Eastern Cottontail rabbits are lagomorphs, not rodents as many people think. Being a lagomorph means that they have four incisors in their upper jaw and are strictly herbivores. Eastern cottontail rabbits are a prey species and are hunted by humans and fed on by foxes, hawks, owls, and other predatory species.
Adult Eastern cottontail rabbits can weigh between 2-4 pounds and can grow to be 14-17 inches in length. Their coloring depends on the habitat that they are living in and can range from light brown to dark gray in color. They have long ears that stand up, black feet, and their signature white “fluffy” tail.
Breeding for the Eastern cottontail rabbits generally takes place between February and September; they are polygamous which means that one male will mate with several females. Males and females display courtship behaviors that include running, hoping, and fighting. Females give birth to 4-6 young after a 28-30 day gestation period. Each female typically produces three liters per year. To prepare for the birth the female creates a shallow crater that she lines with grass and fur and then covers over with grass and leaves to hide it. Eastern cottontail rabbits are born blind and hairless; they develop quickly though and will be ready to leave the nest at about 3 weeks of age. They are then ready to breed at about 6 months of age.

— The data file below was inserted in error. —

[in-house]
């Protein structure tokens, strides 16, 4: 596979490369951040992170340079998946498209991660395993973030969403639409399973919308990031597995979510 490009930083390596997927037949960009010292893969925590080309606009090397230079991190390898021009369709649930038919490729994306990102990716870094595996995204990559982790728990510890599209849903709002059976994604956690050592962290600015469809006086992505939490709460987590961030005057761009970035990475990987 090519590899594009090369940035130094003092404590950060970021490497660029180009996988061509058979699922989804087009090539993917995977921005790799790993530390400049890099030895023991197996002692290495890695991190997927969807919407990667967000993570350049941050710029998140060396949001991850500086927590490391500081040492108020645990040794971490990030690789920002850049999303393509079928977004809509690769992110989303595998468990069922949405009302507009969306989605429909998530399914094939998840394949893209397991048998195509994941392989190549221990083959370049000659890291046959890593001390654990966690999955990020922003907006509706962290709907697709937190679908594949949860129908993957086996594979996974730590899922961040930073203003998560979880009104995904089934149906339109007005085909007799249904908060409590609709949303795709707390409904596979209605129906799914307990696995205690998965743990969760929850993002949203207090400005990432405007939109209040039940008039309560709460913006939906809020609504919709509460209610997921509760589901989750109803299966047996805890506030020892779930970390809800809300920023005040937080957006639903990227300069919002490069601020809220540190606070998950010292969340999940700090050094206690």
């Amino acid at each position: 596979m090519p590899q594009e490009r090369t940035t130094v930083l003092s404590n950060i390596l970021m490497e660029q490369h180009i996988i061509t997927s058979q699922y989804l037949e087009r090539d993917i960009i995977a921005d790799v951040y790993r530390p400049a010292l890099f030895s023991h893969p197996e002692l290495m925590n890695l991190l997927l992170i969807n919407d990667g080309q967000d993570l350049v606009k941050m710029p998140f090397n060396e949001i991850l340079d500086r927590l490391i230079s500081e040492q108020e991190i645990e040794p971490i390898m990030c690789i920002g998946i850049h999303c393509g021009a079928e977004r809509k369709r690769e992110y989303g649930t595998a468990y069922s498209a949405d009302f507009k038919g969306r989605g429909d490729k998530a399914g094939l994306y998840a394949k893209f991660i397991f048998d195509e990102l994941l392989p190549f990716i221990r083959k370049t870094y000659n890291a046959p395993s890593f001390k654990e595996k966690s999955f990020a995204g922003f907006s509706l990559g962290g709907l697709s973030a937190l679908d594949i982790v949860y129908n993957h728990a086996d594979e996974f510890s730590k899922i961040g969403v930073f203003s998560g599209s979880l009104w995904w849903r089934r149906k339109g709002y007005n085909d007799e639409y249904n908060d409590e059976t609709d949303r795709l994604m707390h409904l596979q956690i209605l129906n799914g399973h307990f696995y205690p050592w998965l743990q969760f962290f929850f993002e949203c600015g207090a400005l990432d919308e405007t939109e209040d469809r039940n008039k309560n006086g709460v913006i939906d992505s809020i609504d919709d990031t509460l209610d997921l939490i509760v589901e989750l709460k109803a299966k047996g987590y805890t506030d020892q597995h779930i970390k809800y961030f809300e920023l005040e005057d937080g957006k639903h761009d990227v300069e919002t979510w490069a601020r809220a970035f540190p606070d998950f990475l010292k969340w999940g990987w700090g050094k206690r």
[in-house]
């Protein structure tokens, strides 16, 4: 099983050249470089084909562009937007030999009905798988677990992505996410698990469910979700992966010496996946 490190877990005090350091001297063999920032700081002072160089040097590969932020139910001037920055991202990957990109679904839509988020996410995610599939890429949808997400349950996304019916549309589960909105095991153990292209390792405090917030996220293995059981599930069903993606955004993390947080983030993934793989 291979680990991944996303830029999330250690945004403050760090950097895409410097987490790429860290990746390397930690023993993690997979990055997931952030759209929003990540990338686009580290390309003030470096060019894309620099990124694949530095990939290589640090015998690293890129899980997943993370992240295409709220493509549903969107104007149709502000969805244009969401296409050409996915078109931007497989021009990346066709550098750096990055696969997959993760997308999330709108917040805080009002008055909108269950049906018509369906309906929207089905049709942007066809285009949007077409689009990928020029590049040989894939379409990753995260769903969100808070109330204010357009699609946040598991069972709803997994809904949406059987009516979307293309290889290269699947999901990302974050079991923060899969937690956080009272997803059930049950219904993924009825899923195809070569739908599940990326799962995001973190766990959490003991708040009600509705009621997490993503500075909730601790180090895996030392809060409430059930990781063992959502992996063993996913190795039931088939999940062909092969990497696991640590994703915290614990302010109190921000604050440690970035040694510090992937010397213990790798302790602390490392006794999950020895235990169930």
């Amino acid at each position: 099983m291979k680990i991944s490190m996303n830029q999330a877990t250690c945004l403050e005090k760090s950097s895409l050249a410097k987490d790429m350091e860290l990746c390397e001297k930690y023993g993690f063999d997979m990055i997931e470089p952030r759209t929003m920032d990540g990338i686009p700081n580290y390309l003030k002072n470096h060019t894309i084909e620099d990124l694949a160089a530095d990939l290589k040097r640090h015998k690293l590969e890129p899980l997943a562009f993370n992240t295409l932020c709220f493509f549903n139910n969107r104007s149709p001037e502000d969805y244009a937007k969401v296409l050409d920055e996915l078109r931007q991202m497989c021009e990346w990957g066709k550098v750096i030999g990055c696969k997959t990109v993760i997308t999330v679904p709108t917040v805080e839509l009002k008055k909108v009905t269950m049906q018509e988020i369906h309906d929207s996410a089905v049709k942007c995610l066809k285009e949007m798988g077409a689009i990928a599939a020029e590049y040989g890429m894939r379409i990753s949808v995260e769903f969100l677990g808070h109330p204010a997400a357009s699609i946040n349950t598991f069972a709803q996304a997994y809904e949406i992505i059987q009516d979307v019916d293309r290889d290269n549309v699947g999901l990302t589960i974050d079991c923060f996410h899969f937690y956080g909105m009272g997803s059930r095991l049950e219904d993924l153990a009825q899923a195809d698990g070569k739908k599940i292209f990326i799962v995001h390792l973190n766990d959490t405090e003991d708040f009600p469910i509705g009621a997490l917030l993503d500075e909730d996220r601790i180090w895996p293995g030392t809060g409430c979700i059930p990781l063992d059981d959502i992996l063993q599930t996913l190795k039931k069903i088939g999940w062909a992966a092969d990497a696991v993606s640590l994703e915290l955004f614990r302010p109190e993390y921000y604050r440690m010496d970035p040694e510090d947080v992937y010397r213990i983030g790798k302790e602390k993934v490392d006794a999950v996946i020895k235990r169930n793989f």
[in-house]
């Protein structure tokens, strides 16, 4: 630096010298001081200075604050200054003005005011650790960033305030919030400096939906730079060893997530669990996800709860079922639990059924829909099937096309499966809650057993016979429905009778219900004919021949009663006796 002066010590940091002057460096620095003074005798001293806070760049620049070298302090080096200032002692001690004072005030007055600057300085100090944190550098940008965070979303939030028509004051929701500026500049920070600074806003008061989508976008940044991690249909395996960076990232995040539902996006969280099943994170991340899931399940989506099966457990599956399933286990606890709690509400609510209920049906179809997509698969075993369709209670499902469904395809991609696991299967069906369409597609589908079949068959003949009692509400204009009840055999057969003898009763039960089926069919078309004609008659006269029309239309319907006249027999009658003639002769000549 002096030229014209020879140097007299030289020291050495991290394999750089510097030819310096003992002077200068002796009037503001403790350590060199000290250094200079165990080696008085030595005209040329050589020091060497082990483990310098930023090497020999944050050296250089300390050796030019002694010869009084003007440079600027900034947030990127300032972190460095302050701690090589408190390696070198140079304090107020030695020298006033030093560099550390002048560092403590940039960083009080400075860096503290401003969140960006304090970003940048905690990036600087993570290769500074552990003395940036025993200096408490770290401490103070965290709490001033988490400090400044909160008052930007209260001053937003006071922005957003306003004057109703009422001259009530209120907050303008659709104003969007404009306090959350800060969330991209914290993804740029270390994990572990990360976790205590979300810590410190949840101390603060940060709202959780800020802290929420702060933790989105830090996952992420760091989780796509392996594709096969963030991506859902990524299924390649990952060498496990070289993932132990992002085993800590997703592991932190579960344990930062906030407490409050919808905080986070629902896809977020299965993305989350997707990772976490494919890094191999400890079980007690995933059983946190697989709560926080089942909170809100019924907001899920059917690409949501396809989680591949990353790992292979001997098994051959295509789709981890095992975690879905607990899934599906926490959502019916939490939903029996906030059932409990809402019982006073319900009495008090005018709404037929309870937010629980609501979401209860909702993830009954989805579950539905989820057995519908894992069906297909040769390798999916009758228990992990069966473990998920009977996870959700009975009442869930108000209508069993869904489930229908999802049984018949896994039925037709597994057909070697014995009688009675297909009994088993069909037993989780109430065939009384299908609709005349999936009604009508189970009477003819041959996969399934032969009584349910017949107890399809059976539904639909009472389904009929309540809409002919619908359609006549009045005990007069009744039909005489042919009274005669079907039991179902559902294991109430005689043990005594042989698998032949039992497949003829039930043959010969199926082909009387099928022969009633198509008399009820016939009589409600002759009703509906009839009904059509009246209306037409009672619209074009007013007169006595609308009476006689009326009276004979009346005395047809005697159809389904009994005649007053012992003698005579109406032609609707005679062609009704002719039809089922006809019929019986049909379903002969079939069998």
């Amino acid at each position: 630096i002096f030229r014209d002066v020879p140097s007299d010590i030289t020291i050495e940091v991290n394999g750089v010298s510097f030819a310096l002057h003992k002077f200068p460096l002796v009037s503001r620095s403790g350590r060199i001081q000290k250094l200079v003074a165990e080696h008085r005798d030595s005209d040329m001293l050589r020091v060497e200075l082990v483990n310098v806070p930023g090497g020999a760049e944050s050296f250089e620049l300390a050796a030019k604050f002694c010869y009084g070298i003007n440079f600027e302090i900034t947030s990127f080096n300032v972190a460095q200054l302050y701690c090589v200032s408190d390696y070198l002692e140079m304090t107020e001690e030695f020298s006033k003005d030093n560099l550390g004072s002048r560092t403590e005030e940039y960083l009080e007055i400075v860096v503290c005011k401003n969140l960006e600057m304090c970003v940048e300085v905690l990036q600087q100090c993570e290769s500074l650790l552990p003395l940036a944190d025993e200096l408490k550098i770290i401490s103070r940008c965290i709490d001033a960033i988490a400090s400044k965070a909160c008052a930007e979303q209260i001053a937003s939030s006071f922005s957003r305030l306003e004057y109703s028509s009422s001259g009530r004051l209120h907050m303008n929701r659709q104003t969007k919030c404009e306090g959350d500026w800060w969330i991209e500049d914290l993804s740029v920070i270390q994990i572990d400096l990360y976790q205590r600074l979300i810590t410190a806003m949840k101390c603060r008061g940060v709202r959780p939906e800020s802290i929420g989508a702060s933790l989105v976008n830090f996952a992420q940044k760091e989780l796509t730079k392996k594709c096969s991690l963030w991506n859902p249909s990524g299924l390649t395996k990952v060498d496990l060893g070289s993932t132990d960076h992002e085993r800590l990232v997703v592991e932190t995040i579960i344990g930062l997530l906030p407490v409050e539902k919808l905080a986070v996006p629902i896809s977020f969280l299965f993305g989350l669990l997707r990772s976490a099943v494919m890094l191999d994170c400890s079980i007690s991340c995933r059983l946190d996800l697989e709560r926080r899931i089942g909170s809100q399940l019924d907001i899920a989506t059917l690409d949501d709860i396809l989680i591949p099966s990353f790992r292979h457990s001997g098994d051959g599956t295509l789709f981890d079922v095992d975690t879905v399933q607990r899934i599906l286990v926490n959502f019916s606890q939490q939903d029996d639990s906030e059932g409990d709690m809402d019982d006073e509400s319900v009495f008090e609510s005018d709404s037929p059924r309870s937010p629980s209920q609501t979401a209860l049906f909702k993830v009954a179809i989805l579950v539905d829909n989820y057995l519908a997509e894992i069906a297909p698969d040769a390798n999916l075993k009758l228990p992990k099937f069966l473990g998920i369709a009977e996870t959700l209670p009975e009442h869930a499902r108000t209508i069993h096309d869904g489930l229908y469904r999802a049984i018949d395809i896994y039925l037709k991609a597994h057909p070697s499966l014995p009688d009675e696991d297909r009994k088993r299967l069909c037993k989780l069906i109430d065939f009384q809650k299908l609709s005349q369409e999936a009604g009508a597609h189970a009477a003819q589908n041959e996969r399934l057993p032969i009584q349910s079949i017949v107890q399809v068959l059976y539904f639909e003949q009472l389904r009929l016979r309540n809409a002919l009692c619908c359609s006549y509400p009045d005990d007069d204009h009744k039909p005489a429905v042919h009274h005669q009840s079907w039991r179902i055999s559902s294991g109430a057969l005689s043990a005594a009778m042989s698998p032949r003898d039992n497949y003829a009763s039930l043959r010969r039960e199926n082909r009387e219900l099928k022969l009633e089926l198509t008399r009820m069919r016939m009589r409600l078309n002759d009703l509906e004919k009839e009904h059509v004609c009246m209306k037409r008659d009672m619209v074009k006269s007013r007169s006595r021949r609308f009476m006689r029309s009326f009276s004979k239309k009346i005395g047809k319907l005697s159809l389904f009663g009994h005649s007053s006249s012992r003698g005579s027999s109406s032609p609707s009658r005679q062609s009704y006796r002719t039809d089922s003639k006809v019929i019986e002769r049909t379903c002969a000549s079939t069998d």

Eastern cottontail rabbits are solitary animals and will aggressively defend their territories against each other. Because they are prey species that like to feed in an area that is close to a source of shelter, they live in wooded or covered areas that are located next to open fields, meadows or other spaces These rabbits stay hidden during the day in thick brush, hollow logs, or woodpiles. They will come out to forage for food in the early morning and evening hours. Eastern cottontail rabbits are a pest species that can become problematic for both farmers and homeowners; they feed on and damage crops, flowers, and ornamental landscaping.
Preventing Eastern cottontail rabbits from choosing your property to live and feed on can be difficult. One of the best ways to stop problems with rabbits is to install mesh wire fences around areas in which you are trying to keep rabbits out. It is important to make sure that the base of the wire is secured to the ground. You can help to prevent rabbits from burrowing underneath of sheds, porches, decks, and garages by installing fences underneath of those areas. It can also be helpful to remove the habitats around your home like woodpiles, brush and other areas that can attract rabbits.